Sadly, many Thomistic psychiatrists (now part of a wrongly interpretted dogmatic culture infected with brute legalism, clericism, historianism and brute pederasty in the “traditional” ranks of the visible church) condone suppression of righteous anger in their patients – particularly in men – as if emotional responses are “female” or “weak” in nature – leading to the unhealthy suppression of all healthy and necessary emotional responses to life. This actually produces brute homosexuality and severe mental disorder.

    If one suppresses righteous anger and does not speak out or do some positive act to rectify a wrong – this is what leads to bitterness and resentment (against the abuser or others – in other words – sadism) and potential, total emotional shut down. Emotions are part of the fullness of our humanity – and are to be properly ordered – but never suppressed. Free and full expression of righteous anger (defense of the innocent – oneself or others) is a very masculine virtue related to courage and the Sacrament of Confirmation. It is a positive act.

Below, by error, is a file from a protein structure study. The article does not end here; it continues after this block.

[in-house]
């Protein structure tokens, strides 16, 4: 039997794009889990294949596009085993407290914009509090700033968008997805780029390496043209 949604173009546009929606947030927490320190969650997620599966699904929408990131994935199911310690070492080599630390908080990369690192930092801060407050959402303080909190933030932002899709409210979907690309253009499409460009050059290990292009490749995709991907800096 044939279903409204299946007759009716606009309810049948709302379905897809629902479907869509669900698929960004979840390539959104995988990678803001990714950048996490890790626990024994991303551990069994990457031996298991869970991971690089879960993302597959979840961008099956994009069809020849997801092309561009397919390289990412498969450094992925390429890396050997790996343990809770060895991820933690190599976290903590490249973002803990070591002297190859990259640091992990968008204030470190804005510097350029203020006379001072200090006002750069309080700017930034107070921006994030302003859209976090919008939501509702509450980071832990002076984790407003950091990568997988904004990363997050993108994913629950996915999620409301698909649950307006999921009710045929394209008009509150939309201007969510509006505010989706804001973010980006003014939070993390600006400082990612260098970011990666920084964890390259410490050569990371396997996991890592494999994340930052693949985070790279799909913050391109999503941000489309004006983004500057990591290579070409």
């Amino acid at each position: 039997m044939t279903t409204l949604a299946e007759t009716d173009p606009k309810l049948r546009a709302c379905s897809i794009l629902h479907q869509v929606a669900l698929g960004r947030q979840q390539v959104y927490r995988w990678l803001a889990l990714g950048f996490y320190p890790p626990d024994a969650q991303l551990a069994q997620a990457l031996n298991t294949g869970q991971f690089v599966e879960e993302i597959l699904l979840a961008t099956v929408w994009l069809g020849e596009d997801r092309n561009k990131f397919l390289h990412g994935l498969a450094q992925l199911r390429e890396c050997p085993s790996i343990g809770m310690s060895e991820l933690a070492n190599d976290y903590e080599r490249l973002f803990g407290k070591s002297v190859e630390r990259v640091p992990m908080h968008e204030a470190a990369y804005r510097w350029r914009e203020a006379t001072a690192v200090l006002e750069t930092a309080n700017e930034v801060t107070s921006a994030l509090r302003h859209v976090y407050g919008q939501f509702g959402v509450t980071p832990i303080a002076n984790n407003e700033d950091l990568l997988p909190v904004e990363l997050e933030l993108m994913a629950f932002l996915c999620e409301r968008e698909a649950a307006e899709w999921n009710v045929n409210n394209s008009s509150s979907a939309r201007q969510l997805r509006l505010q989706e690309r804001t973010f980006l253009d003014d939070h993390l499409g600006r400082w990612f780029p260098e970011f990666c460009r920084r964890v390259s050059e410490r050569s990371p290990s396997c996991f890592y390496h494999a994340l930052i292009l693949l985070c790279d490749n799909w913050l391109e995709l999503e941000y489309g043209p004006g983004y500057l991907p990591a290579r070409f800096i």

Moreover, the suppression of healthy, negative emotional responses (righteous anger and grief) is the root of all mental disturbances, and the development of schizophrenia and flat effect (lack of human empathy for oneself and others.)

    Also, sainthood is not the perfectionism of humanity – or worship of perfectionism, which is exemplified by the man made “mea culpa, mea culpa, mea maxima culpa” mentality with which most Catholics were wrongly indoctrinated. A saint would not say they are guilty of something if they are not aware of intentionally committing an act against God.

    Sainthood consists of childlike trust in God’s perfect goodness and love – despite the flawed humanity that we all inherit. The flaws of our humanity are not something for which we are “guilty” and realizing this – is a necessary, humbling, freeing, growth step in the spiritual life.

    Finally, it is not perfectionism and “perfect” regimented “guarding” of one’s brain that casts out demons – but child like trust in the Fatherhood and providence of an all perfectly loving – and present with us, loving us fully, from childhood – God. Self proclaimed exorcists who confuse worship of self perfectionism (as if we are the “elite” who were meant to “perfect” our humanity) over trust in God, often end up worse off than when they started.

    May we all become fully human, for it is our lowly humanity that Christ embraced with the fullness of His Love.